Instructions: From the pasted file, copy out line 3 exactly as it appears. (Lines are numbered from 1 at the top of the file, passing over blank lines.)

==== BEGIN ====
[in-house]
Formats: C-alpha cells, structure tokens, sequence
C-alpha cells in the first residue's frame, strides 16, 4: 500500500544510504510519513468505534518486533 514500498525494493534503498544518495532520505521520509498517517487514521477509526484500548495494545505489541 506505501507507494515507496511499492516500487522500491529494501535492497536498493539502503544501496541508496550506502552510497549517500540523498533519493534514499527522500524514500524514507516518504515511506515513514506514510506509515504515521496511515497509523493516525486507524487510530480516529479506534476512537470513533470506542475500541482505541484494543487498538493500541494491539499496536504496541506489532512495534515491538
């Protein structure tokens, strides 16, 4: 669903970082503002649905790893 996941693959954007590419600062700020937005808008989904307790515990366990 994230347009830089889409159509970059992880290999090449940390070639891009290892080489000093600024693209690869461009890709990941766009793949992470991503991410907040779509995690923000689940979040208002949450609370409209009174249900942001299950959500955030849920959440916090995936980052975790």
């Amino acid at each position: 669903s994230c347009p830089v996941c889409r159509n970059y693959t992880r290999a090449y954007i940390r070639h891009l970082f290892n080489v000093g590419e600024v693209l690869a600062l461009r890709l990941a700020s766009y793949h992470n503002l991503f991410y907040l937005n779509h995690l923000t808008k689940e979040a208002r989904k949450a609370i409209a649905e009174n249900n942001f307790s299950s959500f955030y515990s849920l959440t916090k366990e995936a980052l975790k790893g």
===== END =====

C-alpha cells in the first residue's frame, strides 16, 4: 500500500544510504510519513468505534518486533 514500498525494493534503498544518495532520505521520509498517517487514521477509526484500548495494545505489541 506505501507507494515507496511499492516500487522500491529494501535492497536498493539502503544501496541508496550506502552510497549517500540523498533519493534514499527522500524514500524514507516518504515511506515513514506514510506509515504515521496511515497509523493516525486507524487510530480516529479506534476512537470513533470506542475500541482505541484494543487498538493500541494491539499496536504496541506489532512495534515491538